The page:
“The big unanswered question here is this: in the quotation above, who gets to claim the loss? The IRS says “you” may be able to claim the loss, but doesn’t make it clear whether they are talking to the person who created the account or the beneficiary. It seems like they must be talking about the beneficiary, because in all other respects they are treating the beneficiary as the taxpayer for the account. Usually that means the loss will be claimed by a minor, or by a young adult without enough income to secure any real benefit from the deduction. The bottom line here is that you shouldn’t expect to obtain a tax benefit from losses that occur within a Coverdell account.”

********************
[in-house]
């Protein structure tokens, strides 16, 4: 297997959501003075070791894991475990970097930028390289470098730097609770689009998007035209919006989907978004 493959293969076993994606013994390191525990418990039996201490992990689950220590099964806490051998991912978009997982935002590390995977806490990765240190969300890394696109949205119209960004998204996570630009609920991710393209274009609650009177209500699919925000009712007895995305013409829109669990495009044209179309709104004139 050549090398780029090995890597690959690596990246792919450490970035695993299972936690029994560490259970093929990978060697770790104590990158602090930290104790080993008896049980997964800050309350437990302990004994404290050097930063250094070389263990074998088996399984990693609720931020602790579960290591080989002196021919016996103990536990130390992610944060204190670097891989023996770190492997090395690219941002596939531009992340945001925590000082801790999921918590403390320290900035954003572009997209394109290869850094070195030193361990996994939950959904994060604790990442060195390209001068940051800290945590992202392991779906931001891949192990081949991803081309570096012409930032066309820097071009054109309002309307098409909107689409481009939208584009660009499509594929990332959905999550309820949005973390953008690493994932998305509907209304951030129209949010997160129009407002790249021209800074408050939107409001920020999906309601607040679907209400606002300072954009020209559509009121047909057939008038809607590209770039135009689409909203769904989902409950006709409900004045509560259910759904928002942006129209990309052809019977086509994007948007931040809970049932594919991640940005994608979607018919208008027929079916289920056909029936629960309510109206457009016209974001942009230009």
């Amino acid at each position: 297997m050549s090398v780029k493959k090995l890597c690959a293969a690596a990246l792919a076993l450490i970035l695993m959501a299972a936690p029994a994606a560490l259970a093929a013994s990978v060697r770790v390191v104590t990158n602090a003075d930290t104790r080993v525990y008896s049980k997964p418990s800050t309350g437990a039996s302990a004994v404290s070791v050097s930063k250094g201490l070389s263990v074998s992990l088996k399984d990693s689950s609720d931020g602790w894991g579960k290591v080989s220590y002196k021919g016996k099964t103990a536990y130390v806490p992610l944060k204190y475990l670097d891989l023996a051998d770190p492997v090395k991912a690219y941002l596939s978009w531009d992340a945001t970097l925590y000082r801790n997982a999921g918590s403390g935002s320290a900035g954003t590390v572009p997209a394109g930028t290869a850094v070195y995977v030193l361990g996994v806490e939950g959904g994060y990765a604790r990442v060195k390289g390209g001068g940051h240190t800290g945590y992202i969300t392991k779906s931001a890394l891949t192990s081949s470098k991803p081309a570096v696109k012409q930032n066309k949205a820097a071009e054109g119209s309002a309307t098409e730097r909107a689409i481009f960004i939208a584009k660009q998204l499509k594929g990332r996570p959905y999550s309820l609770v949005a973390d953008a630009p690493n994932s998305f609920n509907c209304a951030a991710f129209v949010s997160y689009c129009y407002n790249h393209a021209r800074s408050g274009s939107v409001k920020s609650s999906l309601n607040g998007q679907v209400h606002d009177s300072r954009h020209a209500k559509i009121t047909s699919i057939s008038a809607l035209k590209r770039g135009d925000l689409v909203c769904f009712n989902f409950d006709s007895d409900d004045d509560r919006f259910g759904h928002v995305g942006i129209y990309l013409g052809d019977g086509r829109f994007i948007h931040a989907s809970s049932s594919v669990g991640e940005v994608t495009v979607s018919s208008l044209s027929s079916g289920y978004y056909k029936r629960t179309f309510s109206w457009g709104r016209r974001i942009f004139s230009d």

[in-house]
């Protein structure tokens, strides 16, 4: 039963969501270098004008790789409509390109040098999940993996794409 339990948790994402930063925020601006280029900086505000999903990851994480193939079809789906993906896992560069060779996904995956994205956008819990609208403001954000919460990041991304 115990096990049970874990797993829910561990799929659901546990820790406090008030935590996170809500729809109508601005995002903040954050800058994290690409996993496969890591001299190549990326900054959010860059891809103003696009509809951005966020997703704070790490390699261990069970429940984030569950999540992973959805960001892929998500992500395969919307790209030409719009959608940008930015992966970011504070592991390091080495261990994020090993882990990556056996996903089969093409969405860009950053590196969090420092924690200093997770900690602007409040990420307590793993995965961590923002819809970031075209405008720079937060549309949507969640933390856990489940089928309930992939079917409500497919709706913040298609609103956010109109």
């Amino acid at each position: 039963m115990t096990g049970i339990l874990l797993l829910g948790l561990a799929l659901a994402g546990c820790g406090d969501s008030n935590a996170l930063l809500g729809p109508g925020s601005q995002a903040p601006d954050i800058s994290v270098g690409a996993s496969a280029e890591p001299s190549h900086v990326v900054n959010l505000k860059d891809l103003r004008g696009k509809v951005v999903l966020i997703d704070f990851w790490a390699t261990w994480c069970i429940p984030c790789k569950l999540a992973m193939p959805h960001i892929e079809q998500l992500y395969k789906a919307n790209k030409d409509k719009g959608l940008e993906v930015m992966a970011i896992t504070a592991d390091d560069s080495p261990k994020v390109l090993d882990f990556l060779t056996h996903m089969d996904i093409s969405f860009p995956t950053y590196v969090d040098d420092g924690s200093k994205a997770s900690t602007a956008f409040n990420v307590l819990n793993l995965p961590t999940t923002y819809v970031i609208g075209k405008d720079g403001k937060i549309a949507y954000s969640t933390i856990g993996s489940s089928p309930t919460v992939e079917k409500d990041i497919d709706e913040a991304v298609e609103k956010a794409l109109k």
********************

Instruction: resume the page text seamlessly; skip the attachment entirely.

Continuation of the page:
Regarding the bolded sentence, my thought is rather than closing the account when you are done paying educational expenses, leave a token amount in the account and then hold it until the child reaches age 30. At that point, they are more likely to be able to benefit from the tax deduction. Or you might leave all the money in the account, because then it can grow tax free (up to the break even point), again until age 30.